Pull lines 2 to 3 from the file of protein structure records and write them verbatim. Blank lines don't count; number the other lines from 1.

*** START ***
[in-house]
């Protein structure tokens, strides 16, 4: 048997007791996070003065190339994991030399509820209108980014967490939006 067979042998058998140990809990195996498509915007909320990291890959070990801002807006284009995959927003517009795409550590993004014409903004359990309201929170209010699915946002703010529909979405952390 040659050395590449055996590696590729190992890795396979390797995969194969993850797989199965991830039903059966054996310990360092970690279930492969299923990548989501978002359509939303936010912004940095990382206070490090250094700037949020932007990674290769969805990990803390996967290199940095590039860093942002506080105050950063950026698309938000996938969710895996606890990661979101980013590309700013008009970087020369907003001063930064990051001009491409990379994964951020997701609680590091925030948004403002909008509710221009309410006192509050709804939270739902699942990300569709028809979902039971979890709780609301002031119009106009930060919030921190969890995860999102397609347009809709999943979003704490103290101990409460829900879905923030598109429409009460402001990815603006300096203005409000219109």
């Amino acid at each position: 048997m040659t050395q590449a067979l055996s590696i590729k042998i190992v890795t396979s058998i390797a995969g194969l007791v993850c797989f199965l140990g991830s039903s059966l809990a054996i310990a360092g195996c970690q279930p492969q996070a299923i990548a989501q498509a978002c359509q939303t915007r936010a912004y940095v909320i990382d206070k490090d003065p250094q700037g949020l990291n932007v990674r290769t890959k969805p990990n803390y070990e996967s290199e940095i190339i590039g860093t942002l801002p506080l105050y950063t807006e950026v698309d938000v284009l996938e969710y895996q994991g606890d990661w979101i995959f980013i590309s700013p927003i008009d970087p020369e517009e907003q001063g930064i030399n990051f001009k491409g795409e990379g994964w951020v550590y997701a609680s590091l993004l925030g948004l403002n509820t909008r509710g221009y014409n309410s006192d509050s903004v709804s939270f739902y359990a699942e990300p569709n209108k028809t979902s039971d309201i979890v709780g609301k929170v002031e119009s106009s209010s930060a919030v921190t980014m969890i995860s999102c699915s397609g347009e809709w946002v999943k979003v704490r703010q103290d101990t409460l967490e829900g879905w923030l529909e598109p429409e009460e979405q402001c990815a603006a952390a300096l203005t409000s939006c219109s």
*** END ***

């Protein structure tokens, strides 16, 4: 048997007791996070003065190339994991030399509820209108980014967490939006 067979042998058998140990809990195996498509915007909320990291890959070990801002807006284009995959927003517009795409550590993004014409903004359990309201929170209010699915946002703010529909979405952390 040659050395590449055996590696590729190992890795396979390797995969194969993850797989199965991830039903059966054996310990360092970690279930492969299923990548989501978002359509939303936010912004940095990382206070490090250094700037949020932007990674290769969805990990803390996967290199940095590039860093942002506080105050950063950026698309938000996938969710895996606890990661979101980013590309700013008009970087020369907003001063930064990051001009491409990379994964951020997701609680590091925030948004403002909008509710221009309410006192509050709804939270739902699942990300569709028809979902039971979890709780609301002031119009106009930060919030921190969890995860999102397609347009809709999943979003704490103290101990409460829900879905923030598109429409009460402001990815603006300096203005409000219109």
């Amino acid at each position: 048997m040659t050395q590449a067979l055996s590696i590729k042998i190992v890795t396979s058998i390797a995969g194969l007791v993850c797989f199965l140990g991830s039903s059966l809990a054996i310990a360092g195996c970690q279930p492969q996070a299923i990548a989501q498509a978002c359509q939303t915007r936010a912004y940095v909320i990382d206070k490090d003065p250094q700037g949020l990291n932007v990674r290769t890959k969805p990990n803390y070990e996967s290199e940095i190339i590039g860093t942002l801002p506080l105050y950063t807006e950026v698309d938000v284009l996938e969710y895996q994991g606890d990661w979101i995959f980013i590309s700013p927003i008009d970087p020369e517009e907003q001063g930064i030399n990051f001009k491409g795409e990379g994964w951020v550590y997701a609680s590091l993004l925030g948004l403002n509820t909008r509710g221009y014409n309410s006192d509050s903004v709804s939270f739902y359990a699942e990300p569709n209108k028809t979902s039971d309201i979890v709780g609301k929170v002031e119009s106009s209010s930060a919030v921190t980014m969890i995860s999102c699915s397609g347009e809709w946002v999943k979003v704490r703010q103290d101990t409460l967490e829900g879905w923030l529909e598109p429409e009460e979405q402001c990815a603006a952390a300096l203005t409000s939006c219109s």